Hurricane Dorian has been named one of the most powerful tropical storms ever observed in the Atlantic Ocean. On September 1, the National Hurricane Center reported a Category 5 hurricane with gusts of wind up to 220 mph and 18 to 23 feet storm surges for parts of the Abacos Islands. While the ultimate impact of this unpredictable storm is still to be determined, the destruction of homes, families, and communities in the Bahamas, Florida, as well as North and South Carolina and beyond is certain.
In the early days following a disaster, philanthropists naturally want to take action. With communities broken and people suffering, the call to give is compelling. If ever philanthropy should step up to help, many donors believe, it is in such times of dire and unexpected need.
However, donor urgency to act can lead to mistakes. In the confusion and uncertainty following a disaster, the haste to do “something” can end up creating more harm than good.
While urgency is important, in order to effectively improve broken communities and alleviate suffering, donors should be thoughtful in their response to a disaster. Check out these ten ideas on “Giving Strategically after Disaster” from our Philanthropy Roadmap Guide.
- Prepare before the disaster when possible. Some donors create their own crisis plan with specific roles for staff or consultants and specialized resources, along with considerations regarding focus, partners and process
- Combine readiness and responsiveness with good judgment. Solid research, cogent analysis and the ability to say no to a poorly thought-out proposal are all hallmarks of good crisis giving.
“Dorian is predicted to be a devastating storm,” notes Art Taylor, president and CEO of BBB’s Give.org. “Most of us will be motivated to provide immediate help. Donations to experienced disaster relief efforts are the best option to achieve that goal.”
- Waste Not. The stories of misdirected emergency aid are as common as they are painful. Low priority aid can clog transport, storage and distribution and slow urgently needed supplies. Donors should keep in mind that cash grants are often much more useful than goods unless those goods come in response to a specific and credible request. And grants designated for general operating support can provide much-needed flexibility and stability during times of crisis.
- Reach out to communicate. Since needs often change dramatically from day to day, week to week, even established and authoritative sources may simply not know the real needs of the people and communities affected. Updates should come from trusted local sources and informants. This is where two-way communication is important. Donors need not wait passively for information to come to them. They can be active in seeking out local partners and NGOs already working in the disaster zone, not only to find out what is going on and what people need, but to ask if their ideas for philanthropic support might be useful.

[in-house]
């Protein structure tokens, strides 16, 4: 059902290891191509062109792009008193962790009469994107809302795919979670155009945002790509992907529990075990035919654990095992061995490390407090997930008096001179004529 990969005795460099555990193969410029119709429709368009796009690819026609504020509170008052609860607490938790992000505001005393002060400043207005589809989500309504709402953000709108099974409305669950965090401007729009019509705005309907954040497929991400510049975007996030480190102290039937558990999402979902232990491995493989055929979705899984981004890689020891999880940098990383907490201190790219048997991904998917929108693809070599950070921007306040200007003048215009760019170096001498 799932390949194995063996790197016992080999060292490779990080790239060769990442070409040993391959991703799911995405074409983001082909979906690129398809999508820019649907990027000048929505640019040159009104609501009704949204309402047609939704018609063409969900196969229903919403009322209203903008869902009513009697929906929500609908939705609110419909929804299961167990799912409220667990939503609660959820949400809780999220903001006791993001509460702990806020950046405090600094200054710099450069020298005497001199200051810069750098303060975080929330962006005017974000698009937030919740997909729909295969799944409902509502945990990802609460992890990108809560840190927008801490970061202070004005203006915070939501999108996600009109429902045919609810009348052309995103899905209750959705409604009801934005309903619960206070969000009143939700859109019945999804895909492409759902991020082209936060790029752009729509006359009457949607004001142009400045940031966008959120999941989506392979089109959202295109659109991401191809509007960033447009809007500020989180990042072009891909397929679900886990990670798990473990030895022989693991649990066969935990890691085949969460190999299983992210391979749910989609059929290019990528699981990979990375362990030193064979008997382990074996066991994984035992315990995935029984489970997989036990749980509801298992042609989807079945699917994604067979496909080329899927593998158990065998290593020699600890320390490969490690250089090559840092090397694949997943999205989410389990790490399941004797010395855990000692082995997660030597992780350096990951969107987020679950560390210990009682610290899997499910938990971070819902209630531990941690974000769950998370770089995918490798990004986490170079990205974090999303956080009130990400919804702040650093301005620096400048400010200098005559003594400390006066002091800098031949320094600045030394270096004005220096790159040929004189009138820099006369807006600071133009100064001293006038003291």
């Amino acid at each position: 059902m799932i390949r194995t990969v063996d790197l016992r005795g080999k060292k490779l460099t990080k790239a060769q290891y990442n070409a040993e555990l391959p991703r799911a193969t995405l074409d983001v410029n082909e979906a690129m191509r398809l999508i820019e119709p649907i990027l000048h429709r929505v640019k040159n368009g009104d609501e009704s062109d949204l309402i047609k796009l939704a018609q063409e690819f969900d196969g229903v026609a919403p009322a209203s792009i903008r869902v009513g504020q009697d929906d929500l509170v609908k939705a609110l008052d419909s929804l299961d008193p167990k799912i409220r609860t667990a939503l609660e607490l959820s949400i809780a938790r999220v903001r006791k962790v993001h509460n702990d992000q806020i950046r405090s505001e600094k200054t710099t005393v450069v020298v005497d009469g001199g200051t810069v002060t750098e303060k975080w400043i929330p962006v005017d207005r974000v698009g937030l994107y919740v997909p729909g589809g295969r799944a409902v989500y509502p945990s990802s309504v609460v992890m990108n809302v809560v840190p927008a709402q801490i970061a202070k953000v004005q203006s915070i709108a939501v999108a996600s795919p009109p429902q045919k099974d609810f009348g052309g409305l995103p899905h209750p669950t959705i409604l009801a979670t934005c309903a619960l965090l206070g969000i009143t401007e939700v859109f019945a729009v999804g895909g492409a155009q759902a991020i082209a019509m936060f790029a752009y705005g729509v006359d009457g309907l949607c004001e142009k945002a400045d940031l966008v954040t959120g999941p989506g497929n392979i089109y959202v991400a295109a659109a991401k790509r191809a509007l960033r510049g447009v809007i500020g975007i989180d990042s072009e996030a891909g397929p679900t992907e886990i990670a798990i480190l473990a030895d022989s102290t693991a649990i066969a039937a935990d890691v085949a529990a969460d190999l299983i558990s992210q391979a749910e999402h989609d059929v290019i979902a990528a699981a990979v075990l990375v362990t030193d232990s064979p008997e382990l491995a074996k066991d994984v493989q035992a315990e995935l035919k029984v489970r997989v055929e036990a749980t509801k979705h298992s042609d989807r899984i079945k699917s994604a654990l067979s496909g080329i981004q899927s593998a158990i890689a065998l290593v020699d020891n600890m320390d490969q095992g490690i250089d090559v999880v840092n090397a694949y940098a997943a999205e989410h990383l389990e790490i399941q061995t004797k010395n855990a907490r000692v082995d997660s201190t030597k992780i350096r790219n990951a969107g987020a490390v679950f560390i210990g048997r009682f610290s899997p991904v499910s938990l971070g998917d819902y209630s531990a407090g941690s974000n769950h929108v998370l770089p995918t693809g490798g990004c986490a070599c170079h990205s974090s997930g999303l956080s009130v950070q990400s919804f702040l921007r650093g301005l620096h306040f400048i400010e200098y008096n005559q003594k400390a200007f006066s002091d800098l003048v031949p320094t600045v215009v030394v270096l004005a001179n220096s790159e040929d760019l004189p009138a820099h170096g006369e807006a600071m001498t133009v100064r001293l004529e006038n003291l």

- Collaborate. This can be difficult and costly, but there are glaring penalties for lack of collaboration during a crisis. Duplication, waste and poor prioritizing are among the pitfalls for funders who don’t work well with others. It’s worth remembering that philanthropy can play a unifying role in these situations, bringing together key actors across sectors.
- Consider the long term. “More than one-third of private giving is typically done within the first four weeks of a rapid-onset disaster, and close to two-thirds within the first two months,” according to a 2011 report by the Conrad N. Hilton Foundation. “Within five or six months, almost all of this giving stops.” Yet, the best role for philanthropists may not be as first responders. Communities eventually need to plan and rebuild, and philanthropists with the patience to fund these longer-term efforts can make a huge difference. One of the best ways to support long-term recovery of affected communities is by giving residents tools and opportunities to help themselves
- Monitor results and turn your experience into usable information because lessons from one crisis can inform the response to the next. However, donors should keep in mind that different disasters will require different responses and should manage their expectations accordingly.
- Increase impact by being flexible to address pressing needs. For example, can your grantmaking process be streamlined?
- Do your due diligence to figure out what programs need your assistance the most.
The BBB Wise Giving Alliance has listed BBB Accredited Charities that have announced their readiness to assist with Hurricane Dorian relief here. The list includes American Humane, Americares Foundation, Direct Relief, and more.
- Keep your focus when possible and consider adapting disaster-related grants to current priorities. For example a foundation with a program focused on youth can target grants to help after-school programs expand to include displaced children.
For additional insight on considerations and the full list of ten ideas to consider as well as instructive examples, access the full guide here.Back to News